- Response to Robert Zydenbos' Review of An Introduction to Mādhva Vedānta
I am grateful to the editors of Philosophy East and West for asking me to write a response to Zydenbos' review of my book, An Introduction to Mādhva Vedānta. To this end, I will address four issues: typographical errors, unfounded claims about my translations, content and problems of method and theory, and the future of scholarship in Mādhva Vedānta.
First, I wish to thank Zydenbos for pointing out the typographical errors. I take full responsibility for them and I intend to correct them in future editions. These are unintentional mistakes and should not be taken as an accurate indicator of my academic ability. I invite readers to examine my other publications on Mādhva Vedānta and to decide for themselves. Jayatīrtha (1365-1388 C.E.), a renowned Mādhva commentator, explained the reasons for such errors in his Pramāṇapad-dhati. He held that defective eyes, whether from cataract, jaundice, or the like,1 [End Page 670] can give rise to defective knowledge, and further, that if an object is too far away, too near, too small, obstructed, or even mixed with similar things, then this will give rise to incorrect knowledge.2 I knew that such errors were likely to occur (especially given the size of the fonts in the page proofs!), which is why I wrote the following in my acknowledgments: "Errors that remain in this text are entirely my own responsibility. If any are found I beg your forgiveness and hope that they inspire you to further study Mādhva Vedānta!" (p. xi). Perhaps all of the undue attention paid by Zydenbos to typographical errors (he devoted a significant portion of his review to them) will inspire further study!
I am delighted that Zydenbos found my translations to be "not badly done" and disappointed that he incorrectly "assumes" that they are not my own. Rest assured that they are mine. I was assisted by Professor Lawrence McCrea and scholars of the Pūrṇaprajña Saṃśodhana Mandiram (PPSM) and have dutifully acknowledged all of them in my book (p. xii). Zydenbos should know better than to speculate about matters he has no knowledge of.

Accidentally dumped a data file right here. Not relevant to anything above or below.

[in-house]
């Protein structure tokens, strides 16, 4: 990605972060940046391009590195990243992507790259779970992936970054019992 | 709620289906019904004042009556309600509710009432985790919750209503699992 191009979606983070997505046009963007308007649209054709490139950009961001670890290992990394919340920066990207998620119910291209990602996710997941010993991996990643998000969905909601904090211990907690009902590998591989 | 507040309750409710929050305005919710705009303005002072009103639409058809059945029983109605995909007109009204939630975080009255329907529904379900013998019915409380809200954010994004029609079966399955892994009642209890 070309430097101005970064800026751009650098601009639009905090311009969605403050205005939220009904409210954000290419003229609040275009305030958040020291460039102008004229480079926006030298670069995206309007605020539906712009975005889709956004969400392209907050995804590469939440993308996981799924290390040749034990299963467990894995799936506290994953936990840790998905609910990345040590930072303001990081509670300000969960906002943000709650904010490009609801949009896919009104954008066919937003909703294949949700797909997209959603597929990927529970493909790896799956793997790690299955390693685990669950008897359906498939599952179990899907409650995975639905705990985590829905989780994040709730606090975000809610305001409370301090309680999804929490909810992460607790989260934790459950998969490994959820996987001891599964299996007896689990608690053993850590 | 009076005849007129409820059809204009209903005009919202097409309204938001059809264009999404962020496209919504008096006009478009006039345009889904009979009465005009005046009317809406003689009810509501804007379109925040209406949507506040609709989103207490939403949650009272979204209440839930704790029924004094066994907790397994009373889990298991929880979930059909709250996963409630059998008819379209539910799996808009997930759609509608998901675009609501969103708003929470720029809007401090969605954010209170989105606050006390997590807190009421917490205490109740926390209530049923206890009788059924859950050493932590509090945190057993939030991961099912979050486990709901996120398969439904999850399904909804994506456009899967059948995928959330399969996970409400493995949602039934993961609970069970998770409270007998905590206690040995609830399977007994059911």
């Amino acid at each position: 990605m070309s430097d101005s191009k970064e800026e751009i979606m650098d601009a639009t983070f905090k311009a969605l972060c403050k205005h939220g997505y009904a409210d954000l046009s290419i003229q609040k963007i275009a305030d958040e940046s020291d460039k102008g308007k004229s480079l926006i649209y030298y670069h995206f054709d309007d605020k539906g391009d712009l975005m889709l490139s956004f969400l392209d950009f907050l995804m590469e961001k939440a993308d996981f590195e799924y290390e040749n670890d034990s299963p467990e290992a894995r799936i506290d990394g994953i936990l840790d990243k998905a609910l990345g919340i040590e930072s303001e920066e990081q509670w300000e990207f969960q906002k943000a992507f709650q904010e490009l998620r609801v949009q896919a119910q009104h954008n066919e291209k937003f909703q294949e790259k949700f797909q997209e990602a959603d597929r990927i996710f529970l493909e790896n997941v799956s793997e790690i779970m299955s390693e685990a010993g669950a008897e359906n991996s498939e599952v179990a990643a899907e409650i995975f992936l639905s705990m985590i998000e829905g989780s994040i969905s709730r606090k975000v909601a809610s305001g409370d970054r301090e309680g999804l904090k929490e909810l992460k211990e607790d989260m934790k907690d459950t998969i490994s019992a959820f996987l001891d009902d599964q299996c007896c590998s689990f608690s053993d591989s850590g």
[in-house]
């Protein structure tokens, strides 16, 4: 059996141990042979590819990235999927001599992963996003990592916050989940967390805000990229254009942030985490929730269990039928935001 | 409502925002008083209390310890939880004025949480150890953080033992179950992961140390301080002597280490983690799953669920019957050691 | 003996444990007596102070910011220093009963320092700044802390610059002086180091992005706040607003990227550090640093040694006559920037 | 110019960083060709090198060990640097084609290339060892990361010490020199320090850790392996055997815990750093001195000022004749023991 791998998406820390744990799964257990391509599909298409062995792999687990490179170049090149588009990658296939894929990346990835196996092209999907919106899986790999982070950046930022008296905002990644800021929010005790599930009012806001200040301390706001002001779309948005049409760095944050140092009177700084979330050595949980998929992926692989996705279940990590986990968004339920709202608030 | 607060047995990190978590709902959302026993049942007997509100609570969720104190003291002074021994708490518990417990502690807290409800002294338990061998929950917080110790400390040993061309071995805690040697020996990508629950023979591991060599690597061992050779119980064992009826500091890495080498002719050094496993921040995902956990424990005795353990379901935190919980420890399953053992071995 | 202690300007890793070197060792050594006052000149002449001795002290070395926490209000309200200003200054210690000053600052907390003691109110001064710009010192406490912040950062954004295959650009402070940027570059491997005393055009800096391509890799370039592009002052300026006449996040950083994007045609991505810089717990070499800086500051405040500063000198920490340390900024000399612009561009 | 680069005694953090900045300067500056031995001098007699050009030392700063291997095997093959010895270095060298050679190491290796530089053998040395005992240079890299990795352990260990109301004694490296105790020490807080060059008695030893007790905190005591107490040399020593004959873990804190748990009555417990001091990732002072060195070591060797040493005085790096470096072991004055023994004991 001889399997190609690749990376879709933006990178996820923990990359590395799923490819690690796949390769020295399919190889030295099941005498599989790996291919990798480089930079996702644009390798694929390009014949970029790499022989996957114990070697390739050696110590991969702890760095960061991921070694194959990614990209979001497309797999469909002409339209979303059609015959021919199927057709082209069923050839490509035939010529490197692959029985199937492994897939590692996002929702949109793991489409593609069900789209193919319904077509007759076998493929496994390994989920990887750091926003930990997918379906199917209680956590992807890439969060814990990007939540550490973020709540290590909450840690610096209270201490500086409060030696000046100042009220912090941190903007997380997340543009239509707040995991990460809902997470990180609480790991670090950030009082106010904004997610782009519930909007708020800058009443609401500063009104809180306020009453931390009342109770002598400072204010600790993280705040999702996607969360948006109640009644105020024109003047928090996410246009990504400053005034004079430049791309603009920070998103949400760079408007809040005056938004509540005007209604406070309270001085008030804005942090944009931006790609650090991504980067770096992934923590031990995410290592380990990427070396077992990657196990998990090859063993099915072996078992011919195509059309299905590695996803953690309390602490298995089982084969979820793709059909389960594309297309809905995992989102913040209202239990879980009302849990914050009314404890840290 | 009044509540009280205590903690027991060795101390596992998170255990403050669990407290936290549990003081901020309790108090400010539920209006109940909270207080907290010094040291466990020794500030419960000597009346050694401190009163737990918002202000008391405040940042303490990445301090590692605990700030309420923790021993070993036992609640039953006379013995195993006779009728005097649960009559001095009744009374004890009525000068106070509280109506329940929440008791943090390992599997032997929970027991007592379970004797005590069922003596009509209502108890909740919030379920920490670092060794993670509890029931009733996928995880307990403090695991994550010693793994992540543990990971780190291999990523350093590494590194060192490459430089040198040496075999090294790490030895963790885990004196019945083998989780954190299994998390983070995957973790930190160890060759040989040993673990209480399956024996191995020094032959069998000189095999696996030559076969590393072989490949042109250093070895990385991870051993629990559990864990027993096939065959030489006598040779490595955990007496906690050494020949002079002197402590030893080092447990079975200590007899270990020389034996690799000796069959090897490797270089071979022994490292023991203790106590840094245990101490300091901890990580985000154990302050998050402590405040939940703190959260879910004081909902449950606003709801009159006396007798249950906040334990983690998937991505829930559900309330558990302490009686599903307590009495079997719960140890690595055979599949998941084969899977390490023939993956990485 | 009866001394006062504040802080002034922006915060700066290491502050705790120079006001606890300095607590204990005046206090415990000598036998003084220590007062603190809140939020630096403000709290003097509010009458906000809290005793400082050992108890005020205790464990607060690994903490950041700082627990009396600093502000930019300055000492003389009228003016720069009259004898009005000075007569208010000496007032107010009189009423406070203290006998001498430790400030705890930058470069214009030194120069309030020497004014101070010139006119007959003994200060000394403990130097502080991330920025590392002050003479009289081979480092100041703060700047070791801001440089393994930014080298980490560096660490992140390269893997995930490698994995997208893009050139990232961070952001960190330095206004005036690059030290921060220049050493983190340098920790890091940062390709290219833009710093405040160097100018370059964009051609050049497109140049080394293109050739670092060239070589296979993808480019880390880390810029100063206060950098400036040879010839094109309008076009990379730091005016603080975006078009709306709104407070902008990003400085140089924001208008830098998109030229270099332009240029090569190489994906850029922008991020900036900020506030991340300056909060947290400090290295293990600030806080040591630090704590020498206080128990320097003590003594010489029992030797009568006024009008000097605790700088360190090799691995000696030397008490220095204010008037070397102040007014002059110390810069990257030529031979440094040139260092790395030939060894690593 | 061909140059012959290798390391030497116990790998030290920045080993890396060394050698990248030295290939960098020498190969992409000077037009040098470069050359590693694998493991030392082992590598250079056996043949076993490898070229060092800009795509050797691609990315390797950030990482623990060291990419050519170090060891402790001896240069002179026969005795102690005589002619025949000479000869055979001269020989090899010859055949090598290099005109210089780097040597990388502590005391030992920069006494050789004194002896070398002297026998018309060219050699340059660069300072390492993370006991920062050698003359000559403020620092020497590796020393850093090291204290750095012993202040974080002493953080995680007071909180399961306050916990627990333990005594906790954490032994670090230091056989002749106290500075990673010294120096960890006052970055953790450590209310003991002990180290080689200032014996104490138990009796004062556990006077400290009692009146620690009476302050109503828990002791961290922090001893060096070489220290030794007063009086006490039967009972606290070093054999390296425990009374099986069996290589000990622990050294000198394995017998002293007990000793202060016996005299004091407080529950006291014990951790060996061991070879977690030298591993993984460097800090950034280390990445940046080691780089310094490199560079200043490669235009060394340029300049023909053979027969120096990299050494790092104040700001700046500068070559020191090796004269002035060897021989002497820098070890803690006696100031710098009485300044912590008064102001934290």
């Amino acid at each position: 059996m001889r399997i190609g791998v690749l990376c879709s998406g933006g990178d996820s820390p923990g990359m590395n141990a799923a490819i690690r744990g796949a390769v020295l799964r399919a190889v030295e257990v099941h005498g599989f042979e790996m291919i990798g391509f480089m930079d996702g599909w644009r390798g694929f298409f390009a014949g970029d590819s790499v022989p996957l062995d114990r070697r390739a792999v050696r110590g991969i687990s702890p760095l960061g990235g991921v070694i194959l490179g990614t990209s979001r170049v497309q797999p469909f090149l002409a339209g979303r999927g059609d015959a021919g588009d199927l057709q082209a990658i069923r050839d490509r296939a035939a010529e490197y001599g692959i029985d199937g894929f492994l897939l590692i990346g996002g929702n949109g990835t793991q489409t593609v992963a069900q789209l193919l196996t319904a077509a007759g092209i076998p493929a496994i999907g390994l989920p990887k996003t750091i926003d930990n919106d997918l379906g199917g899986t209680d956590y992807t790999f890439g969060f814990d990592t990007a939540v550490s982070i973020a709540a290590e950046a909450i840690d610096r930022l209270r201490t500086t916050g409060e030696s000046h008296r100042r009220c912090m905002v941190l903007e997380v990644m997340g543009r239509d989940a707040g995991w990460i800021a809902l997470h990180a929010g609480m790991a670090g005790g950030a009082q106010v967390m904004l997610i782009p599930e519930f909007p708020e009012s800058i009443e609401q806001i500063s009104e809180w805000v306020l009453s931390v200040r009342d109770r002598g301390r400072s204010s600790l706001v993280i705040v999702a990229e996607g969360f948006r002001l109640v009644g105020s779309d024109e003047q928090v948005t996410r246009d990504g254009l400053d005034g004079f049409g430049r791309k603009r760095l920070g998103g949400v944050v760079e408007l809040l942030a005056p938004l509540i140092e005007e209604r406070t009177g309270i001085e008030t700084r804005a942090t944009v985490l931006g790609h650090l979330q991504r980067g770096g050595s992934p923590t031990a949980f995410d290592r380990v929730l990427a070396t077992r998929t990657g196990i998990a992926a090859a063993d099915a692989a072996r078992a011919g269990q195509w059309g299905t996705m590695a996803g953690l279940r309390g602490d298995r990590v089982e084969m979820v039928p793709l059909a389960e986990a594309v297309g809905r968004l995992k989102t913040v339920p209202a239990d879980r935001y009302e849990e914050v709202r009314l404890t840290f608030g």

Content and Methodological Issues
The typographical errors and accusations of plagiarism are far less interesting than the points that were raised about the content of my book. Disputes in the West about interpretations of Mādhva Vedānta are recent; it has been largely ignored in favor of Buddhism and the crypto-Buddhist school, namely Advaita Vedānta. There have been very few books on Mādhva Vedānta written by outsiders, and those few are no longer in print, are poorly written, use dated language, or are in a language that is not available to most lay Mādhvas. Interpretations of Mādhva doctrines made by their authors have remained unquestioned by Western readers given the relative novelty and obscurity of Mādhva Vedānta, while Mādhva insiders have ignored most of them. It is wonderful, then, that Zydenbos doubts my interpretations. After all, his disputes are among the first ones published by an outsider concerning the interpretation of Mādhva doctrines.3
Zydenbos' skepticism is reason for celebration for it indicates that Western scholarship on Mādhva Vedānta has come of age. There are now enough scholars of Mādhva Vedānta (or, rather, scholars who claim knowledge of Mādhva Vedānta) in the West that such a debate can occur. I invite others to investigate the points of dispute and to join this expanding community!
Zydenbos has also faulted me on the organizational principles of my introductory text. I have, as he correctly notes, intentionally ignored issues of contemporary politics, a topic that he finds essential. Although some historical and political issues are relevant, I find that philosophical discourse sans context is far more intellectually appealing. I am well aware of my biases and have acknowledged the limitations of my historical analysis: [End Page 671]
. . . the history presented here is not intended to be comprehensive. Instead, it is intended...